Written by C. Kott Suhair al-Bata’a was once a 13 year-old Egyptian girl, described by her family as sweet and spirited. Today she lies in a tomb near the home she grew up in, after she died a year ago, while undergoing surgery for female genital mutilation (FGM). Despite the fact that FGM was banned in 2008, it remains a common practice in Egypt. UNICEF reports that more than 90% of women in Egypt have undergone the procedure. This issue has the support of prominent political and religious groups. FGM is perceived as an initiation into womanhood that defines a girl’s femininity and cleanses her of sexual impurity. Individuals, activists and organizations hope that Suhair’s tragic death will create change for other girls. A landmark trial is underway with the potential to alter the face of Egyptian society. Initially, Suhair’s family filed charges against the doctor who performed the operation. Later they dropped the charges, claiming Suhair was being treated for genital warts. Vengeance for Suhair might have ended there, had Reda al-Danbouki not intervened. Al-Danbouki is an Egyptian human rights …

Misogynist Ideology of Nigerian Kidnapping

Written by Zainab Khan and Paula Kweskin Eighteen-year-old Deborah Sanya went to school to take her final exams before graduation. She never expected what happened next: a mass kidnapping of her and over 200 of her fellow students. Deborah and her three friends are some of the lucky ones; they bravely ran when one of the kidnappers wasn’t looking, found refuge in a local village, and eventually made it home. Four weeks later, there is no trace of her friends. Islamic militants known, as Boko Haram, are believed to be behind the kidnapping of the girls from their school in Chibok. The literal translation of this radical, extremist terrorist group means “Western education is sinful” in the Hausa language. The group is fueled by the ideology that Western influences have corrupted their society and a pure Islamic state can restore the country of Nigeria. The group wants to impose Sharia, or Islamic law, in Africa’s most populous and economically developing country. Boko Haram is one of the most dangerous manifestations of the global resurgence of radical Islam. It …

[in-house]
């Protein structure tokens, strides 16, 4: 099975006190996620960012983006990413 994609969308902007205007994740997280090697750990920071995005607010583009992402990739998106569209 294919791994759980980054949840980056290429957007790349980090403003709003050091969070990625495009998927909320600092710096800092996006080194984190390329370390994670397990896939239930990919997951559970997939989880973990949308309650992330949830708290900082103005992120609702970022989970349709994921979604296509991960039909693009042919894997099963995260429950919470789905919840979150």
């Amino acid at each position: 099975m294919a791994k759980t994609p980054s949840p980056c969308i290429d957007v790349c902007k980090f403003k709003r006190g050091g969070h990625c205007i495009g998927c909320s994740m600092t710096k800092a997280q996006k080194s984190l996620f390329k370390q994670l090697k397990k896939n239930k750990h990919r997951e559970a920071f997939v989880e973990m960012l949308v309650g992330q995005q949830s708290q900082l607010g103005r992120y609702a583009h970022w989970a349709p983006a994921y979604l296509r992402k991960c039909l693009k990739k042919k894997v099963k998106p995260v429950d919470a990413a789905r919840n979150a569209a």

Speak Out Against Cutting

Written by: Jaha Dukureh   My name is Jaha Dukureh. I am 24 years old. I am a survivor of female genital mutilation (FGM). I now live in Atlanta, Georgia, but when I was a baby in Gambia, my parents asked a family friend to perform the ritual on me. That day, I was robbed of a part of my femininity.  Since I have started speaking out against FGM, I have met many other girls who have been cut. Not all their stories are like mine. Many of these girls are American. They are girls who were born and live in the United States where nearly 200,000 girls are at risk of FGM. Yes, it is illegal, which is why many girls are subject to what is called vacation cutting. They are sent back to their parents’ home countries, where relatives arrange the ritual. Many of these girls are unaware of what is about to happen to them. They are scarred and traumatised – physically and emotionally. Girls are told the cutting ritual is a transition into womanhood. However, for the rest of their …